National Spokesperson for –
Broadcasting & Media| Digital Economy and Communications | Ethnic Communities
Long before politics, as a young news reporter and journalist, I was taught to stick to the facts and reveal next to nothing about my political persuasions. It was only in mid-2008 that my political values were made public as I stood for the National Party List in the election that swept the John Key led National government to power.
Look ahead to 2021 and almost every leading and emerging journalist in New Zealand is happy to share their day to day political thoughts on Twitter and Facebook and pretend that this is not going to cause an ongoing question about media bias in their reporting. I laughed bitterly earlier this year when two journalists on a podcast sounded off righteous indignation about my questioning whether recent substantive increases in public funding for the media sector could create a question of bias.
We see Stuff, one of New Zealand’s largest media platforms, making categorical decisions on particular political issues of the day, such as Maori Affairs reporting and Climate Change, and we see NZME de-platforming writers who proffer opinions that could be challenging for some readers to hear.
One of the nation’s most respected newsreaders has also now come out on the climate change issue while still fronting the 6pm news stating, “If it’s happening, it’s happening. I got sick of climate change sceptics being interviewed for stories because there is really no need to hear their opinion.” Regardless of the facts of the policy, those sentiments being known and that opinion being publicly made by a journalist with a responsibility to report the story and not be the story, are deeply problematic when our trust in the media is getting lower each year. We see it with other journalists too and I question whether RNZ’s own staff are following their Editorial Policies to avoid being accused of bias in their reporting based on comments made off-air.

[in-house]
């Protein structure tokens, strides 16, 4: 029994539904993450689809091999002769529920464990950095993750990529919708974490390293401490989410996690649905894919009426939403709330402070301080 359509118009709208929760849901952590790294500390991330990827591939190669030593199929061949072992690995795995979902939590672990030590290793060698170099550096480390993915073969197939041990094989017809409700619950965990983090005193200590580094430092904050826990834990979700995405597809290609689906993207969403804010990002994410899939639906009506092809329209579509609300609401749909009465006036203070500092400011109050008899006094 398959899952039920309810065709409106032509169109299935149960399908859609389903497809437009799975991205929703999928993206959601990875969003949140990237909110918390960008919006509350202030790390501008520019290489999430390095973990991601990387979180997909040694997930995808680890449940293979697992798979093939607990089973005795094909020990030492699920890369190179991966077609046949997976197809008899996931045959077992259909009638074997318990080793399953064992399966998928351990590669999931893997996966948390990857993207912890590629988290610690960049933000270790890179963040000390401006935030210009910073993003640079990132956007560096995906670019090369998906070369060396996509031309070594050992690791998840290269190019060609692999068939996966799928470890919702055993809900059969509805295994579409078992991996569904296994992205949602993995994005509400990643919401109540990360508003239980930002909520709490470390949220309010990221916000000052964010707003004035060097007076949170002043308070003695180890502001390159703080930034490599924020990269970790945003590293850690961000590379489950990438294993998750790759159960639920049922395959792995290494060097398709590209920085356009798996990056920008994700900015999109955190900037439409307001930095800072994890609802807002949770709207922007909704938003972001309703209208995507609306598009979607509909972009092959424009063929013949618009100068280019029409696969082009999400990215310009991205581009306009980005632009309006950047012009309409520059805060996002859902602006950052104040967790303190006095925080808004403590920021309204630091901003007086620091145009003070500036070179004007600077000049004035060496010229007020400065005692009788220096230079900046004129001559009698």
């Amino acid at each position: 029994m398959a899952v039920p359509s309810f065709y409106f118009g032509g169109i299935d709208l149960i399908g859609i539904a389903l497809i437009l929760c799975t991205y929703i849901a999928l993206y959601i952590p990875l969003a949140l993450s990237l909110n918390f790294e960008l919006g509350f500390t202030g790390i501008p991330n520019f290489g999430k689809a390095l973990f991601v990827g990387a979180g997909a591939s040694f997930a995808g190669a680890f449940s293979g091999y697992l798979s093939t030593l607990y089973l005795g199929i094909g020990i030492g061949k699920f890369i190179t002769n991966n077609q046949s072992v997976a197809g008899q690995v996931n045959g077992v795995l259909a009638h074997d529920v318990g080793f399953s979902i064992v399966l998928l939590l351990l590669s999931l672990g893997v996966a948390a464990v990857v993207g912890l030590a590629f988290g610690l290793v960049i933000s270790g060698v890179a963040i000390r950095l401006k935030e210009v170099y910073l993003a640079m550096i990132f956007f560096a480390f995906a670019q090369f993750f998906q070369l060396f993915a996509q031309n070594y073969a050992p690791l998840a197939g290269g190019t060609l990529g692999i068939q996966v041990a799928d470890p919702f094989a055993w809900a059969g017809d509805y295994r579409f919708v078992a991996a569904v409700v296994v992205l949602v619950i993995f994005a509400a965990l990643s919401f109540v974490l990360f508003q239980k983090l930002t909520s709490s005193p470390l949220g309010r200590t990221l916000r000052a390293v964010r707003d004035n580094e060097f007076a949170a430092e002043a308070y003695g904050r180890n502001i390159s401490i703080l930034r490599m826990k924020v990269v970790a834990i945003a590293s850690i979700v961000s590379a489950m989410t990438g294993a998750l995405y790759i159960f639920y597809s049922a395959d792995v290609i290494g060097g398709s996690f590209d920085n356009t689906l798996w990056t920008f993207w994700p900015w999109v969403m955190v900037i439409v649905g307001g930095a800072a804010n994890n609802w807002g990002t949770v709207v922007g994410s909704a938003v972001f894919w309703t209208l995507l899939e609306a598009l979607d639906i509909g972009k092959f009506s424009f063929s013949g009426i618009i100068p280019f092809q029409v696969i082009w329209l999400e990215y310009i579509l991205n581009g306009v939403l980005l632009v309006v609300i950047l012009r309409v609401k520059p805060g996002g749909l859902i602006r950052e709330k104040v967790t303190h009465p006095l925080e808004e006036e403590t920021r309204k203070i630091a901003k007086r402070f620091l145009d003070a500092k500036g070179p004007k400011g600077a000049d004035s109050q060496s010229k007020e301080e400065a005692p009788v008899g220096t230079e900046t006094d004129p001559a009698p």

We are also paying for many of these journalists’ careers now, not just through student loans or RNZ but through the $55m Public Interest Journalism Fund and other pots of money the current Labour-led government has established. That fund is also quite politicised due to the fact that it will fund some types of political reporting but not others, and this is a real concern.
Regardless of the question of political interference in operational matters at our public media institutions, the reality is that despite legal prohibitions to prevent the government from interfering in the decisions of our publicly owned broadcasters, we must question how politicised our publicly funded media have become.
Many New Zealanders write to me and members of the National Caucus, concerned about media bias and unequal reporting between Government and Opposition as well as a variety of topics that transcend the political divide. We must question whether the current state of affairs can continue without impacting the future of news reporting and journalism permanently.
Today we see journalists as far more likely to burn a source for a quick scoop than produce high-quality investigative content. We see producers and content creators for our main mastheads make clear and unequivocal political statements, leaving little wiggle room for their staff to write articles without the looming viewpoint of their Chief Executive or Head of Journalism taking centre stage.
We are losing diversity of perspective in our media platforms as well; while former MPs and political braggarts are seen from time to time being granted the privilege of an Op-Ed, it is now a near nullity to see a day of news without questioning the bias of each reporter presenting or writing.
Something has to change. What do you think?
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